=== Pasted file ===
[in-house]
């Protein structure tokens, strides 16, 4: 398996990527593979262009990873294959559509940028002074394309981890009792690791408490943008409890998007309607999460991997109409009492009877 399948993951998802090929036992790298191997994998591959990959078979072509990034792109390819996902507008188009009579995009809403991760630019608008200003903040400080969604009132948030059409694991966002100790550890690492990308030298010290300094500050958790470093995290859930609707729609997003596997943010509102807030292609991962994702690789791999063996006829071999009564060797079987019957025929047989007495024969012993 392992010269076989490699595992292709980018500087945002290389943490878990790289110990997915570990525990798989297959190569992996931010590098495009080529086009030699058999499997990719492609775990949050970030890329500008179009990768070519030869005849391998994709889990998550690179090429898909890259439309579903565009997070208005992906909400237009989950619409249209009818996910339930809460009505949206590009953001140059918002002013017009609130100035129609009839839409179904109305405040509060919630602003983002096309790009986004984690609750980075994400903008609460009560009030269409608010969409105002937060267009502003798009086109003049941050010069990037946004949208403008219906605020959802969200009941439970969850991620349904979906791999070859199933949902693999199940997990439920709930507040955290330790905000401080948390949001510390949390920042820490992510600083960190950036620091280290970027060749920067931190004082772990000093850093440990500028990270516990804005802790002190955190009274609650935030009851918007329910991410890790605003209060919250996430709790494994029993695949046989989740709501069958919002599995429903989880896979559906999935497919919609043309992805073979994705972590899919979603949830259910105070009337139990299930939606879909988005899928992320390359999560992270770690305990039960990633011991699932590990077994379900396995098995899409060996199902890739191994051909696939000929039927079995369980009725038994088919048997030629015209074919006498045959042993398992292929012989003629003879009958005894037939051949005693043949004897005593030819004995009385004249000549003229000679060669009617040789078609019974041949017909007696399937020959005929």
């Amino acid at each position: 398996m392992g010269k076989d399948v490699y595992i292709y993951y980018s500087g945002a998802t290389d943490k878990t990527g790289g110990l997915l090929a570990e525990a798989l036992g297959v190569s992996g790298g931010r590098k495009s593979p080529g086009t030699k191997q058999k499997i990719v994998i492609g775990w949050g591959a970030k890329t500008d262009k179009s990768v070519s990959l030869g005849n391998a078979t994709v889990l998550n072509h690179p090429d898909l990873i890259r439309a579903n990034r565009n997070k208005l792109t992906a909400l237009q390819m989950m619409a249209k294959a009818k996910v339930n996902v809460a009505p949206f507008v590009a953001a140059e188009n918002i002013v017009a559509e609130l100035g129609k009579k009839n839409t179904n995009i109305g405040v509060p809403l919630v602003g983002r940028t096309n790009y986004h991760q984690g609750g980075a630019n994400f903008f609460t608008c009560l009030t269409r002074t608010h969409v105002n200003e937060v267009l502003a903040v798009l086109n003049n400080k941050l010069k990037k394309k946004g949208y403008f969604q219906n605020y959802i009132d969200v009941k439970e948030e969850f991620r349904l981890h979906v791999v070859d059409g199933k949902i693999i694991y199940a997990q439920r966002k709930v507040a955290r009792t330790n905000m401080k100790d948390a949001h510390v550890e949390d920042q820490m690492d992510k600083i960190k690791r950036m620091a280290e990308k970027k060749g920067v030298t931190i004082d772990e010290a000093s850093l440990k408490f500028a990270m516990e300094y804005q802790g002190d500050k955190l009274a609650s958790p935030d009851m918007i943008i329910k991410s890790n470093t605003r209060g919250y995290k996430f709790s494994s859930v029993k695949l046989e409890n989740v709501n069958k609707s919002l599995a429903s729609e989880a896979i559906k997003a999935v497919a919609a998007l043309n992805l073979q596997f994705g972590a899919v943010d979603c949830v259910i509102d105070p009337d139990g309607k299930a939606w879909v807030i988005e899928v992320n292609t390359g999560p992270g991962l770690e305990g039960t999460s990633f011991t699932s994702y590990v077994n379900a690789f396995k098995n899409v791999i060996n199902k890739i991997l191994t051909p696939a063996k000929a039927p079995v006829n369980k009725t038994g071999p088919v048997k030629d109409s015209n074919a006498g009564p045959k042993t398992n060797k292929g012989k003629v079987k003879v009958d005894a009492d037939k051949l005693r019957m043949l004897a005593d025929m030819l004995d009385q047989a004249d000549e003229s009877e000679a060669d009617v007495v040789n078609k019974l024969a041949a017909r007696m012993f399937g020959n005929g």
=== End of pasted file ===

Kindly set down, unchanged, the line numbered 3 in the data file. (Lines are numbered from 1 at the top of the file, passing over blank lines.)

């Amino acid at each position: 398996m392992g010269k076989d399948v490699y595992i292709y993951y980018s500087g945002a998802t290389d943490k878990t990527g790289g110990l997915l090929a570990e525990a798989l036992g297959v190569s992996g790298g931010r590098k495009s593979p080529g086009t030699k191997q058999k499997i990719v994998i492609g775990w949050g591959a970030k890329t500008d262009k179009s990768v070519s990959l030869g005849n391998a078979t994709v889990l998550n072509h690179p090429d898909l990873i890259r439309a579903n990034r565009n997070k208005l792109t992906a909400l237009q390819m989950m619409a249209k294959a009818k996910v339930n996902v809460a009505p949206f507008v590009a953001a140059e188009n918002i002013v017009a559509e609130l100035g129609k009579k009839n839409t179904n995009i109305g405040v509060p809403l919630v602003g983002r940028t096309n790009y986004h991760q984690g609750g980075a630019n994400f903008f609460t608008c009560l009030t269409r002074t608010h969409v105002n200003e937060v267009l502003a903040v798009l086109n003049n400080k941050l010069k990037k394309k946004g949208y403008f969604q219906n605020y959802i009132d969200v009941k439970e948030e969850f991620r349904l981890h979906v791999v070859d059409g199933k949902i693999i694991y199940a997990q439920r966002k709930v507040a955290r009792t330790n905000m401080k100790d948390a949001h510390v550890e949390d920042q820490m690492d992510k600083i960190k690791r950036m620091a280290e990308k970027k060749g920067v030298t931190i004082d772990e010290a000093s850093l440990k408490f500028a990270m516990e300094y804005q802790g002190d500050k955190l009274a609650s958790p935030d009851m918007i943008i329910k991410s890790n470093t605003r209060g919250y995290k996430f709790s494994s859930v029993k695949l046989e409890n989740v709501n069958k609707s919002l599995a429903s729609e989880a896979i559906k997003a999935v497919a919609a998007l043309n992805l073979q596997f994705g972590a899919v943010d979603c949830v259910i509102d105070p009337d139990g309607k299930a939606w879909v807030i988005e899928v992320n292609t390359g999560p992270g991962l770690e305990g039960t999460s990633f011991t699932s994702y590990v077994n379900a690789f396995k098995n899409v791999i060996n199902k890739i991997l191994t051909p696939a063996k000929a039927p079995v006829n369980k009725t038994g071999p088919v048997k030629d109409s015209n074919a006498g009564p045959k042993t398992n060797k292929g012989k003629v079987k003879v009958d005894a009492d037939k051949l005693r019957m043949l004897a005593d025929m030819l004995d009385q047989a004249d000549e003229s009877e000679a060669d009617v007495v040789n078609k019974l024969a041949a017909r007696m012993f399937g020959n005929g």